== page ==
Jump to ContentJump to Main Navigation
The Political Psychology of Democratic Citizenship$
Users without a subscription are not able to see the full content.

Eugene Borgida, Christopher M Federico, and John L Sullivan

Print publication date: 2009

Print ISBN-13: 9780195335453

Published to Oxford Scholarship Online: April 2010

DOI: 10.1093/acprof:oso/9780195335453.001.0001

Show Summary Details
Page of

PRINTED FROM OXFORD SCHOLARSHIP ONLINE (oxford.universitypressscholarship.com). (c) Copyright Oxford University Press, 2021. All Rights Reserved. An individual user may print out a PDF of a single chapter of a monograph in OSO for personal use. date: 08 May 2021

Tolerance and the Contact Hypothesis: A Field Experiment

Tolerance and the Contact Hypothesis: A Field Experiment

(p.228) Chapter 10 Tolerance and the Contact Hypothesis: A Field Experiment
The Political Psychology of Democratic Citizenship

Donald P. Green (Contributor Webpage)

Janelle S. Wong (Contributor Webpage)

Oxford University Press

The contact hypothesis predicts that racial prejudice diminishes when whites and non-whites interact in a setting that fosters cooperation among people of equal status. This hypothesis has seldom, if ever, been tested using randomized experimentation outside the laboratory. This chapter reports the results of a randomized field experiment in which white students were randomly assigned to Outward Bound two- and three-week wilderness courses. In the control group, all the students in each course were non-Hispanic whites. In the treatment group, most of the students were non-Hispanic whites, but at least three of the participants were African-Americans. One month after completing the course, the white participants were interviewed by telephone. As expected, the group that experienced a racially heterogeneous environment expressed greater levels of tolerance than the control group. Although these findings require replication, the research design provides a template for future field-experiments examining the validity of the contact hypothesis.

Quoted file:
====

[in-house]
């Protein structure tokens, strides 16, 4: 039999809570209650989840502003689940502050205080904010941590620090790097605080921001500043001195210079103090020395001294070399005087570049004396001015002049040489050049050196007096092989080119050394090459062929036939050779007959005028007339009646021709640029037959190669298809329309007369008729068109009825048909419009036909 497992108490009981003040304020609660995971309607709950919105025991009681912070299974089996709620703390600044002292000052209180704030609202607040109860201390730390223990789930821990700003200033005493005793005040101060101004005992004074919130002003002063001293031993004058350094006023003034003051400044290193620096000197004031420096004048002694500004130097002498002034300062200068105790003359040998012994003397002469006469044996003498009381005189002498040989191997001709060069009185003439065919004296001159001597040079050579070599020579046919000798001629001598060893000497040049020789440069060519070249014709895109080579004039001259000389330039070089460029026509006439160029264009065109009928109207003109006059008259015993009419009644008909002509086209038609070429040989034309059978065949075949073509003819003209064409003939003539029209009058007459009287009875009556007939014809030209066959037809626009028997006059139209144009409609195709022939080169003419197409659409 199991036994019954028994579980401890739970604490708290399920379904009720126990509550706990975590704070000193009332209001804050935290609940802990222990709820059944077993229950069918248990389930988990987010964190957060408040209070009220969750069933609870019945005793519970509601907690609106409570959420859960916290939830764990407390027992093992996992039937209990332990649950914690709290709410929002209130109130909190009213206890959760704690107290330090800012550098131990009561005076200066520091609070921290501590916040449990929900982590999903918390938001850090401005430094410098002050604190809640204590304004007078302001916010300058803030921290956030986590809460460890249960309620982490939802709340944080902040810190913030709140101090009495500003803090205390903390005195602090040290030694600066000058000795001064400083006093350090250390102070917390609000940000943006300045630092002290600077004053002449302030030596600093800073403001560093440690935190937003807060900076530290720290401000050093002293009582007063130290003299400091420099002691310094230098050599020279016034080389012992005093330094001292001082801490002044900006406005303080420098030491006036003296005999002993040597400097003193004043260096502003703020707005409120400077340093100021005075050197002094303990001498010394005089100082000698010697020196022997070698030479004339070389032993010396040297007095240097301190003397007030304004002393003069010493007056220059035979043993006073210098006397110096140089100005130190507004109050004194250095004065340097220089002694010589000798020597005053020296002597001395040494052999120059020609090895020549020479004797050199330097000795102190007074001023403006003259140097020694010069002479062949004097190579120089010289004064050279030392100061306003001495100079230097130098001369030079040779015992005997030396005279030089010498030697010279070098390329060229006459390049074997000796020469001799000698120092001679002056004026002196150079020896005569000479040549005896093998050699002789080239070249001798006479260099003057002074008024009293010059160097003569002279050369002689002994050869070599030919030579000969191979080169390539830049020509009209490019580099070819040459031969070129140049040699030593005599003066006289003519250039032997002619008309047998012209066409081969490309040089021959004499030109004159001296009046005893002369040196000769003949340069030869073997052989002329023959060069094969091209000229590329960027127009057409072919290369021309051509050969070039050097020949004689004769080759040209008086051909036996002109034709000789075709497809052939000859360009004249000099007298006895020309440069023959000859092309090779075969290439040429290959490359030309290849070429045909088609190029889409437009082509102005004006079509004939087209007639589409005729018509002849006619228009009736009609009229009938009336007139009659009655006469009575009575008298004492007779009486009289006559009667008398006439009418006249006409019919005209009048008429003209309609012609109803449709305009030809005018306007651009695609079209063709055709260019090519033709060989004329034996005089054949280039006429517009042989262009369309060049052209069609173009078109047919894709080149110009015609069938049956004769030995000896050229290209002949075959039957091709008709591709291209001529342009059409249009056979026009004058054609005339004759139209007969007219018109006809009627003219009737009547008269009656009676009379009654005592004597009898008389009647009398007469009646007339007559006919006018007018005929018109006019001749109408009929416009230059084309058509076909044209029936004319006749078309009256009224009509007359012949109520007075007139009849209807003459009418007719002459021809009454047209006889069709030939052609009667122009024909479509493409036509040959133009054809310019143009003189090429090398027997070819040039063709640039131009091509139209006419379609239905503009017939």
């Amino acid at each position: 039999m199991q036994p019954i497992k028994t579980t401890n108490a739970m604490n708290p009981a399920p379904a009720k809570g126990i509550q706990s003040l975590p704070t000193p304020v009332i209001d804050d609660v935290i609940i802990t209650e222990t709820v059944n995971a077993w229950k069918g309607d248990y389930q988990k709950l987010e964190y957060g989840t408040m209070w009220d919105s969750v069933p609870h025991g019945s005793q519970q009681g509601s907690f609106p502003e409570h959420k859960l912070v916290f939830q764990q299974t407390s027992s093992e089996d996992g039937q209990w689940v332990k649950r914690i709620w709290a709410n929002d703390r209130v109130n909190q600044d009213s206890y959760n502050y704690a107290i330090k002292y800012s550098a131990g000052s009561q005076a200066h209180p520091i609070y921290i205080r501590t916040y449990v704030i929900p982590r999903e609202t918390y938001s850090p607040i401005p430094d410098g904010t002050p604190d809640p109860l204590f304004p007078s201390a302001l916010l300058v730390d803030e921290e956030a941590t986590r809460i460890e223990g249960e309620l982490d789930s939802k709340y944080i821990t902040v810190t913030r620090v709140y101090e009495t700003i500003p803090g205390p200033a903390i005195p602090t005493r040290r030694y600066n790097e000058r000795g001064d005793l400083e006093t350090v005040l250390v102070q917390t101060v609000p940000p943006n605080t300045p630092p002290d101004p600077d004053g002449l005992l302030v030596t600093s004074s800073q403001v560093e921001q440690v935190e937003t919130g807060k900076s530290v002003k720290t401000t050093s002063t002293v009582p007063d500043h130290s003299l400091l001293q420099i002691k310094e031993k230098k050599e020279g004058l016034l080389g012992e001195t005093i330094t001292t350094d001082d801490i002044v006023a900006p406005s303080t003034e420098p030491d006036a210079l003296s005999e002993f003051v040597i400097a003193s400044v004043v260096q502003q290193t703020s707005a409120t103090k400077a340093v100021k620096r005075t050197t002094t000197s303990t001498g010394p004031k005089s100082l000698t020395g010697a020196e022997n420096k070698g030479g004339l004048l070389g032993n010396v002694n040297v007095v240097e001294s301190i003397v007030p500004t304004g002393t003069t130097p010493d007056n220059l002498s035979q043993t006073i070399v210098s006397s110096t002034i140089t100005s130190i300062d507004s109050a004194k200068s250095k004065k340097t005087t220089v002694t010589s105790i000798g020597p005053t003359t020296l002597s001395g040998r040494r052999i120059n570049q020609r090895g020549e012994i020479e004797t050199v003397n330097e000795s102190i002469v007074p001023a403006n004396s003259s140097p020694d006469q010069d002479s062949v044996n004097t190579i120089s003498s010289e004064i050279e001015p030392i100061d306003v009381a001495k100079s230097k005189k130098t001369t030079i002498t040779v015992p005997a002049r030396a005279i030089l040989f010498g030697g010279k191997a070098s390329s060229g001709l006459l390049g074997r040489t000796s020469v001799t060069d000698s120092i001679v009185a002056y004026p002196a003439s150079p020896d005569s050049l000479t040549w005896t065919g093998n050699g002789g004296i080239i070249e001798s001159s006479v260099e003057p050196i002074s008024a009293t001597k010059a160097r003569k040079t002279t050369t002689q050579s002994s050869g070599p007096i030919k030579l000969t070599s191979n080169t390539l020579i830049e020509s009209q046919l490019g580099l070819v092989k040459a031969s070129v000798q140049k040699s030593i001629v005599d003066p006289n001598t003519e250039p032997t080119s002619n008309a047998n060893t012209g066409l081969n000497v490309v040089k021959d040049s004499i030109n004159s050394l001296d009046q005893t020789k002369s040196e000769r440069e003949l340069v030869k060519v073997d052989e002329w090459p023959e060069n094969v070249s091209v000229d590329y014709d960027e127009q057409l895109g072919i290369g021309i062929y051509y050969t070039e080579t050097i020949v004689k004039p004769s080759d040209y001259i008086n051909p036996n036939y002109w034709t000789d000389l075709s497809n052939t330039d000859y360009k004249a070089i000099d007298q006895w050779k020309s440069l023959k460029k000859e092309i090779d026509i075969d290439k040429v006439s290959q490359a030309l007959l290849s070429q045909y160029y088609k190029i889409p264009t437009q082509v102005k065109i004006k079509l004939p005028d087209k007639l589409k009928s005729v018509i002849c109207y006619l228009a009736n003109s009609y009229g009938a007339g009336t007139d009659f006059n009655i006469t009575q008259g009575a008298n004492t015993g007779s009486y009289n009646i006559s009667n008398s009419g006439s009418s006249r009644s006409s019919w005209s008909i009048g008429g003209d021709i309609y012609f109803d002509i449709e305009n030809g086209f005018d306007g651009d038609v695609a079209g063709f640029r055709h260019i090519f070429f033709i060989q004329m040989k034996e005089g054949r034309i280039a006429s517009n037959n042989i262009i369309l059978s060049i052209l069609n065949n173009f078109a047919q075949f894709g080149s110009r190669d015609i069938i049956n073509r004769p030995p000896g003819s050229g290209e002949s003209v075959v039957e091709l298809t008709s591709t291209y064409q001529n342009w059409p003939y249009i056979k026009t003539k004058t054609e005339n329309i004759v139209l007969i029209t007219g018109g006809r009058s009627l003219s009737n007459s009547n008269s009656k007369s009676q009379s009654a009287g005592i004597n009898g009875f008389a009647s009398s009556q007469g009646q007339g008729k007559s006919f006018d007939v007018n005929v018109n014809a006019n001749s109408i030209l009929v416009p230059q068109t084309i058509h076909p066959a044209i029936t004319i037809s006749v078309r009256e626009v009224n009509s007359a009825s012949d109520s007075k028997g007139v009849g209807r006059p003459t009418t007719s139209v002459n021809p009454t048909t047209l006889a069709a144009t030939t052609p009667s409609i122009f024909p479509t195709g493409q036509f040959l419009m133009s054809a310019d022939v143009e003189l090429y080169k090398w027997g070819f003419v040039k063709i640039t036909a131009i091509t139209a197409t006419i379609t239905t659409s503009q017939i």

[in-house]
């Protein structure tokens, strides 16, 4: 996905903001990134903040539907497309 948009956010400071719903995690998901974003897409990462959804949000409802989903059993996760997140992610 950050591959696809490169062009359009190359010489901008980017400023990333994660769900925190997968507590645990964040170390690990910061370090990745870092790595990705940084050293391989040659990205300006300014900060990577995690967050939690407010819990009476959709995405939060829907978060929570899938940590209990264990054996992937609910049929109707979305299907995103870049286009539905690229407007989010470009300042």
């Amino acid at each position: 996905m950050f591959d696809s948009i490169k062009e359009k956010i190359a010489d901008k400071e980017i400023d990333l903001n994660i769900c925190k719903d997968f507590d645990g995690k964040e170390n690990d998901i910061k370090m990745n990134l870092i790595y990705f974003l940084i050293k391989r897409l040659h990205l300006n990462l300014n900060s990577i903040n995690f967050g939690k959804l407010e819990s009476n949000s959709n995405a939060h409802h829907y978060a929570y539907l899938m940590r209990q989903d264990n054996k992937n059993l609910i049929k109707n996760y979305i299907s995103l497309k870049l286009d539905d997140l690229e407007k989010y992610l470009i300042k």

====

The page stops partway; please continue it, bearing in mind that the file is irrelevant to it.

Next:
Keywords:   intergroup contact theory, tolerance, prejudice, prejudice reduction, attitude change

Oxford Scholarship Online requires a subscription or purchase to access the full text of books within the service. Public users can however freely search the site and view the abstracts and keywords for each book and chapter.

Please, subscribe or login to access full text content.

If you think you should have access to this title, please contact your librarian.

To troubleshoot, please check our FAQs , and if you can't find the answer there, please contact us .